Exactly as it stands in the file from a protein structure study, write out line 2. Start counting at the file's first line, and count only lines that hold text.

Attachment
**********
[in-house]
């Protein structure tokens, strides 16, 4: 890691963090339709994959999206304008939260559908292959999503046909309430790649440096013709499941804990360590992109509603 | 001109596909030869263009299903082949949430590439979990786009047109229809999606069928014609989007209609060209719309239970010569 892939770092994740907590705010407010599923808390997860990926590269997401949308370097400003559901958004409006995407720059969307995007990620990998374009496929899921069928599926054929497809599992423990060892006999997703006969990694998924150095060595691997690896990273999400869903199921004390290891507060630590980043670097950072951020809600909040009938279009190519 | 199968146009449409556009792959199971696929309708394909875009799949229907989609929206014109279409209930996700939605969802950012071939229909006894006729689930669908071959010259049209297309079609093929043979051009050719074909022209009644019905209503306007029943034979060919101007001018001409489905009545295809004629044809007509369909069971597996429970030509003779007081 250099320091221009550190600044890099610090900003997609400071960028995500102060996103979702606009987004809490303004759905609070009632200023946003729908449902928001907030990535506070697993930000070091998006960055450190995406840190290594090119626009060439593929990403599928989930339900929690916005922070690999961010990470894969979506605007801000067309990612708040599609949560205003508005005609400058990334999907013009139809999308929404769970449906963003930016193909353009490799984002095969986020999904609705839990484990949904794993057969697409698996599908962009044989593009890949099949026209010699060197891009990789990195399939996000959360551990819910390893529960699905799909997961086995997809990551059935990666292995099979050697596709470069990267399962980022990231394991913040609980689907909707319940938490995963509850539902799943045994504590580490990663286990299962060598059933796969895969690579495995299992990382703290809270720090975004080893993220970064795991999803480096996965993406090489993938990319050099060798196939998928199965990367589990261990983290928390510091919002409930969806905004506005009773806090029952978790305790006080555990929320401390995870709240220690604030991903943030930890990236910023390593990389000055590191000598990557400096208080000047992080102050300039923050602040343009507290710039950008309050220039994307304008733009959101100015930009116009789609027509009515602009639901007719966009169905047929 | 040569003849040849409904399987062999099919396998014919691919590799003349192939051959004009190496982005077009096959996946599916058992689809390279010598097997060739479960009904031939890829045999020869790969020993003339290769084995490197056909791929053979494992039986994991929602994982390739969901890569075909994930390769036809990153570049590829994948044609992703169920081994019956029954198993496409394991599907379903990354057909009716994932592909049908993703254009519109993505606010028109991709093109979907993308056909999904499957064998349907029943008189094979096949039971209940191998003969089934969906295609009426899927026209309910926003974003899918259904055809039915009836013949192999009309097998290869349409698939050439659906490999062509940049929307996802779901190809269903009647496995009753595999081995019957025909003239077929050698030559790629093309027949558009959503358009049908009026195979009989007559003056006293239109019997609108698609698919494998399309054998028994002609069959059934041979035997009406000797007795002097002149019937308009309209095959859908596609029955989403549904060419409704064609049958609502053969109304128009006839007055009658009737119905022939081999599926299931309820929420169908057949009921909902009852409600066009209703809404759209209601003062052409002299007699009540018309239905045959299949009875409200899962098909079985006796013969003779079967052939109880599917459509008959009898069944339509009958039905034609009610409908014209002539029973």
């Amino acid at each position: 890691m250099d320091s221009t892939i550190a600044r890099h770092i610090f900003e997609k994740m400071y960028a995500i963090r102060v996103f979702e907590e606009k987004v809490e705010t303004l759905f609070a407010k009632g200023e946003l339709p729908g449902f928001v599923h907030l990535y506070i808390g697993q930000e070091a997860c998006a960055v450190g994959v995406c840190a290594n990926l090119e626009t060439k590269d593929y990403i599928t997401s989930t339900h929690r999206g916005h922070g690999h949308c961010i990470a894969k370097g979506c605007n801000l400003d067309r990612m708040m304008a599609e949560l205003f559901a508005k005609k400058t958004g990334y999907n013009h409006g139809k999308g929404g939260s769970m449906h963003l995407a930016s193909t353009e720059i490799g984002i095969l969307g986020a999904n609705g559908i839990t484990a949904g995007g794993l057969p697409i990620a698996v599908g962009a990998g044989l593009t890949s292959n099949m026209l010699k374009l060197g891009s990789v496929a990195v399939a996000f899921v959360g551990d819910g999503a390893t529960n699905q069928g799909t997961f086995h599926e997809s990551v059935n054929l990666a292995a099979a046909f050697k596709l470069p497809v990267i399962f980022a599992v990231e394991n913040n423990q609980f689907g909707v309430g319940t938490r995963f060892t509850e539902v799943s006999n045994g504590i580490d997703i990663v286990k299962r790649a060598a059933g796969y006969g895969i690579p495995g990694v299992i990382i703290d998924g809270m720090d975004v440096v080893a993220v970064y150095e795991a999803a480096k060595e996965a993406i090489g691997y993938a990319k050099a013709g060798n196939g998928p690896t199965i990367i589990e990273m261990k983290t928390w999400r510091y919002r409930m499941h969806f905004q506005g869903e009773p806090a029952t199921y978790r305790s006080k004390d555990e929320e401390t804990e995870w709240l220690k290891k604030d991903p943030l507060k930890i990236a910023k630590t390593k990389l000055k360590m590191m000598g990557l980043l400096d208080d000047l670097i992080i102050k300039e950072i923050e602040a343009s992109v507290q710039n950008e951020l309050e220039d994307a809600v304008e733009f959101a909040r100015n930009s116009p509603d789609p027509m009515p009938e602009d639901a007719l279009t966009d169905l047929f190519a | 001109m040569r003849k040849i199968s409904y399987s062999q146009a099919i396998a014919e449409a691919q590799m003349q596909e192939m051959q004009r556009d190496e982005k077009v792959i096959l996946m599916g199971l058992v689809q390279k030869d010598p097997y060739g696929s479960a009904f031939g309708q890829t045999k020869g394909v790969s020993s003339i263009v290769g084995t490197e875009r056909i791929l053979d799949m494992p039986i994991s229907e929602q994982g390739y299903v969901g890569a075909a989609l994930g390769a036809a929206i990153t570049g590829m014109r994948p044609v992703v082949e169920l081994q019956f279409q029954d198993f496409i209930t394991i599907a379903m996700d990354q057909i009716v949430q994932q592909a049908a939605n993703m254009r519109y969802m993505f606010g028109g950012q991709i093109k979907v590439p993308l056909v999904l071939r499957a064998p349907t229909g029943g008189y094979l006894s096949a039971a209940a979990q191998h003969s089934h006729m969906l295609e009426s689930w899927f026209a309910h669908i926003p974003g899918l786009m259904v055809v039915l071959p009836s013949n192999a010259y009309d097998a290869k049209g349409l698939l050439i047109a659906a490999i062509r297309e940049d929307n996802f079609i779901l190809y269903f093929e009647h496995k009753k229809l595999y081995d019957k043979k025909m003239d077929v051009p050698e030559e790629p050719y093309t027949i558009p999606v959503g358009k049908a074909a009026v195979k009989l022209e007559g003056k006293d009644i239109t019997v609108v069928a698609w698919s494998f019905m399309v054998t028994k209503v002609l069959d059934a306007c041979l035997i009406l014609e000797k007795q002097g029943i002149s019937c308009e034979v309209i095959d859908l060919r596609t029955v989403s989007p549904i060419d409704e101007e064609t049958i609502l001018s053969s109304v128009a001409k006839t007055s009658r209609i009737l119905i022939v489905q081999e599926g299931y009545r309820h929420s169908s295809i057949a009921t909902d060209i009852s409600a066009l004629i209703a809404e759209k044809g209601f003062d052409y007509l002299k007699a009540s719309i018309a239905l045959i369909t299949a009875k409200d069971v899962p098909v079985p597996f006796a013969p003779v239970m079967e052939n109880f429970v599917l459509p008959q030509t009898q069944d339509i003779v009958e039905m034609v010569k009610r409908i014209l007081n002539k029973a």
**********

């Protein structure tokens, strides 16, 4: 890691963090339709994959999206304008939260559908292959999503046909309430790649440096013709499941804990360590992109509603 | 001109596909030869263009299903082949949430590439979990786009047109229809999606069928014609989007209609060209719309239970010569 892939770092994740907590705010407010599923808390997860990926590269997401949308370097400003559901958004409006995407720059969307995007990620990998374009496929899921069928599926054929497809599992423990060892006999997703006969990694998924150095060595691997690896990273999400869903199921004390290891507060630590980043670097950072951020809600909040009938279009190519 | 199968146009449409556009792959199971696929309708394909875009799949229907989609929206014109279409209930996700939605969802950012071939229909006894006729689930669908071959010259049209297309079609093929043979051009050719074909022209009644019905209503306007029943034979060919101007001018001409489905009545295809004629044809007509369909069971597996429970030509003779007081 250099320091221009550190600044890099610090900003997609400071960028995500102060996103979702606009987004809490303004759905609070009632200023946003729908449902928001907030990535506070697993930000070091998006960055450190995406840190290594090119626009060439593929990403599928989930339900929690916005922070690999961010990470894969979506605007801000067309990612708040599609949560205003508005005609400058990334999907013009139809999308929404769970449906963003930016193909353009490799984002095969986020999904609705839990484990949904794993057969697409698996599908962009044989593009890949099949026209010699060197891009990789990195399939996000959360551990819910390893529960699905799909997961086995997809990551059935990666292995099979050697596709470069990267399962980022990231394991913040609980689907909707319940938490995963509850539902799943045994504590580490990663286990299962060598059933796969895969690579495995299992990382703290809270720090975004080893993220970064795991999803480096996965993406090489993938990319050099060798196939998928199965990367589990261990983290928390510091919002409930969806905004506005009773806090029952978790305790006080555990929320401390995870709240220690604030991903943030930890990236910023390593990389000055590191000598990557400096208080000047992080102050300039923050602040343009507290710039950008309050220039994307304008733009959101100015930009116009789609027509009515602009639901007719966009169905047929 | 040569003849040849409904399987062999099919396998014919691919590799003349192939051959004009190496982005077009096959996946599916058992689809390279010598097997060739479960009904031939890829045999020869790969020993003339290769084995490197056909791929053979494992039986994991929602994982390739969901890569075909994930390769036809990153570049590829994948044609992703169920081994019956029954198993496409394991599907379903990354057909009716994932592909049908993703254009519109993505606010028109991709093109979907993308056909999904499957064998349907029943008189094979096949039971209940191998003969089934969906295609009426899927026209309910926003974003899918259904055809039915009836013949192999009309097998290869349409698939050439659906490999062509940049929307996802779901190809269903009647496995009753595999081995019957025909003239077929050698030559790629093309027949558009959503358009049908009026195979009989007559003056006293239109019997609108698609698919494998399309054998028994002609069959059934041979035997009406000797007795002097002149019937308009309209095959859908596609029955989403549904060419409704064609049958609502053969109304128009006839007055009658009737119905022939081999599926299931309820929420169908057949009921909902009852409600066009209703809404759209209601003062052409002299007699009540018309239905045959299949009875409200899962098909079985006796013969003779079967052939109880599917459509008959009898069944339509009958039905034609009610409908014209002539029973």